Your Views for March 4


Egrets and owls

Cattle egrets and barn owls are an important part of Hawaii’s environment, consuming large amounts of rodent and insect pests as they were meant to do when first introduced by the government to these islands back in the 1950s.

They are protected by international migratory bird treaties, and are admired and prized by people wherever they are found. Unfortunately, they are now being targeted for destruction statewide by the same invasive species eradicators who are killing our other introduced wildlife.

Currently, whenever there is a conflict between egrets or owls and endangered species or airports, there have been permits required for their control in the local area where they are a problem. The U.S. Fish and Wildlife Service has proposed lifting this permit requirement to allow the egrets and barn owls to be killed anywhere they are found, even if they are not causing any problems.

This slaughter of innocent egrets and owls is a crime against nature and against the people who live with and admire these magnificent birds. Making matters even worse, one of the methods that will be used to kill the birds is to attract them to slaughter areas by broadcasting their bird calls. Owls will be attracted from miles away to be shot. Egret colonies will be massacred for no reason other than their existence in Hawaii.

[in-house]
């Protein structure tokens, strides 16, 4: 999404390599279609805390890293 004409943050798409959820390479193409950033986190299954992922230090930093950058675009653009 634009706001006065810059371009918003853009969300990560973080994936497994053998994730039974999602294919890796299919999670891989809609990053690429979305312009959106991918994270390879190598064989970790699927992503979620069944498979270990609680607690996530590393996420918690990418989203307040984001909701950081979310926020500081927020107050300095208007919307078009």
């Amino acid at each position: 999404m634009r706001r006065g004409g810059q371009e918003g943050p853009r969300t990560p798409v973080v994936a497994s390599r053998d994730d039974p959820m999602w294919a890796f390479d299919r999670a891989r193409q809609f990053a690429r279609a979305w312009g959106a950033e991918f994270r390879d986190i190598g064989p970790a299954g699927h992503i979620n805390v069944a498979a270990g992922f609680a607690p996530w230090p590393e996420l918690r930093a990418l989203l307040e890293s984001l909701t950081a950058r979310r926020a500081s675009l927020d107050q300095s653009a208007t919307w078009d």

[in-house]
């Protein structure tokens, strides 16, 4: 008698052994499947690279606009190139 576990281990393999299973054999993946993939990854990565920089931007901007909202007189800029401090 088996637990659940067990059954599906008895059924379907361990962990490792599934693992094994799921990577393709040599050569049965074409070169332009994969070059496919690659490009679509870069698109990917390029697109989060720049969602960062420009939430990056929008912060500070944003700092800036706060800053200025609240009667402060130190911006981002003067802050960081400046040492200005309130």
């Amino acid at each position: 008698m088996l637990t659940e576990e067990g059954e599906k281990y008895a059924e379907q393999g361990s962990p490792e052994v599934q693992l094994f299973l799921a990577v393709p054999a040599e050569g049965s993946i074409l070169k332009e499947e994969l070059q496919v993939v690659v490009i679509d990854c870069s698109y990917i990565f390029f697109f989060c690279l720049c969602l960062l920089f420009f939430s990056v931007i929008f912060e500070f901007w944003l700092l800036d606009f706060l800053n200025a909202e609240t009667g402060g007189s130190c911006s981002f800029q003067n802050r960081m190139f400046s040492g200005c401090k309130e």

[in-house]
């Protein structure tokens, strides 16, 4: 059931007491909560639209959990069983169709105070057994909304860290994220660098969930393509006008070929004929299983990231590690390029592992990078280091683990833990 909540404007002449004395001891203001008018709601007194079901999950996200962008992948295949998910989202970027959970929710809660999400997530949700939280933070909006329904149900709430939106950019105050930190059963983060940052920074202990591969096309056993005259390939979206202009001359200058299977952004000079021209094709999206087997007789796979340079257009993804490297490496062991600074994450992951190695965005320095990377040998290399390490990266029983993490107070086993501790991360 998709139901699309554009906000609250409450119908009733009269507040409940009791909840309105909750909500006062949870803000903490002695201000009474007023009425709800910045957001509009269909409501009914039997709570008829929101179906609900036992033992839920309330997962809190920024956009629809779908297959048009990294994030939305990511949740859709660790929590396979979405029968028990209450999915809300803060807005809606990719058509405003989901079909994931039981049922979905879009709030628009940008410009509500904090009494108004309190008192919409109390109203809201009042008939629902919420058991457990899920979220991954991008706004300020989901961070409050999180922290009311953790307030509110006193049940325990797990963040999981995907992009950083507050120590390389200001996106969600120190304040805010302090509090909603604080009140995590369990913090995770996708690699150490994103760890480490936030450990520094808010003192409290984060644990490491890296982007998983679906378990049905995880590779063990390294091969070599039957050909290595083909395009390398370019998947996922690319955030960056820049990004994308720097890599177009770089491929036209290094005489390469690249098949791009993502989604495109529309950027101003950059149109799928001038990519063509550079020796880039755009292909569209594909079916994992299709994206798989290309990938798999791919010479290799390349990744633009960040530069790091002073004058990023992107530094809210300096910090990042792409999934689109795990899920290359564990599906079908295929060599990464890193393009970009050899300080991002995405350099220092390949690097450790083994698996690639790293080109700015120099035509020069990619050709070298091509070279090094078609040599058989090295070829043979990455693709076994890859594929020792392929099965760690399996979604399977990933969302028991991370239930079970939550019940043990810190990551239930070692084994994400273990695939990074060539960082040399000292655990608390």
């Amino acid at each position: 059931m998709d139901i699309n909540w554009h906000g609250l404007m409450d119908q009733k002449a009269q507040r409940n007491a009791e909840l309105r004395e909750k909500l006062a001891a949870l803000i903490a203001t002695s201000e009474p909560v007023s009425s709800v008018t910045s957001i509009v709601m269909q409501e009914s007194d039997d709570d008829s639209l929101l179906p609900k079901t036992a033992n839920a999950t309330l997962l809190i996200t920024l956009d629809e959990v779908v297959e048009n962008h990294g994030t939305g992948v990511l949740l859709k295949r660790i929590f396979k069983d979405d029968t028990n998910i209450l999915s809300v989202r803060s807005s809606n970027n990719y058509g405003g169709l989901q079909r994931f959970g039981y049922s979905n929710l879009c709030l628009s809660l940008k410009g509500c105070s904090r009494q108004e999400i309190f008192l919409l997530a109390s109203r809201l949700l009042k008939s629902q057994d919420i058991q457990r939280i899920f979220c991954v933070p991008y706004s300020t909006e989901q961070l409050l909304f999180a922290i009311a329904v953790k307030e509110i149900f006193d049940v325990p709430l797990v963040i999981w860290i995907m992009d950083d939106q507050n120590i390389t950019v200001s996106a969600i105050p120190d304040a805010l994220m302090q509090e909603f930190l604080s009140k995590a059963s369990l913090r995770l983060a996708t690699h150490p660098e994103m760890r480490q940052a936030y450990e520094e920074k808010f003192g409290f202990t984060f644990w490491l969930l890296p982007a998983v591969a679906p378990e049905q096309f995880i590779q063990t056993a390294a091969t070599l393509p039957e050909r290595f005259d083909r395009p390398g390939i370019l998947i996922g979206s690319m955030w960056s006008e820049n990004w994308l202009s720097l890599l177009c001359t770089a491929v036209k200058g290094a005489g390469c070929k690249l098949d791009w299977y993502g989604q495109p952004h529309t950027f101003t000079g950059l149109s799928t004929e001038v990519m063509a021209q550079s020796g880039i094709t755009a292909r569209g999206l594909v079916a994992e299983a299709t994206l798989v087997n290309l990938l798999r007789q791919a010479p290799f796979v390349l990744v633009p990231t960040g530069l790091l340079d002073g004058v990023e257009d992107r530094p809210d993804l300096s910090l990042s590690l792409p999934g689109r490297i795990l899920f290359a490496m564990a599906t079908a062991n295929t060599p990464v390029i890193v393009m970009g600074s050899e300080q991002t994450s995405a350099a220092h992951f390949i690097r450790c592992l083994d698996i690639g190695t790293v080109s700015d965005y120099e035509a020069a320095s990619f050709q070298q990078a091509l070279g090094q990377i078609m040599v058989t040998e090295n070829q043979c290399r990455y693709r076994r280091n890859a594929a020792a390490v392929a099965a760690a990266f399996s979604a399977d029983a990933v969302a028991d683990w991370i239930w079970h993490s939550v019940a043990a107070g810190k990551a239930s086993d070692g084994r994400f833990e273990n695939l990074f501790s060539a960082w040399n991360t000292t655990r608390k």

It seems that this is another case of job security for wildlife control professionals. It proposes a “final solution” for the egrets and owls, not only controlling them where they are a problem, but everywhere they live.

We are told it is OK, since there are barn owls and cattle egrets elsewhere in the world. But for those of us who live with and enjoy these marvelous creatures, this is the world that matters.

Sydney Ross Singer

Pahoa

Follow the money

It was a matter of time. Mayor Billy Kenoi’s new budget is almost 5 percent higher than last year (Tribune-Herald, March 1). That is a lot of money.

The economy is still weak. This type of budget increase will further dampen the economy and will hurt “the average Joe” out there who isn’t lucky enough to have a government job.

It’s an election year. I wonder which up-for-re-election candidates will benefit from this extra spending? Let’s watch and see.

A. Yamamoto

Hilo

 

Rules for posting comments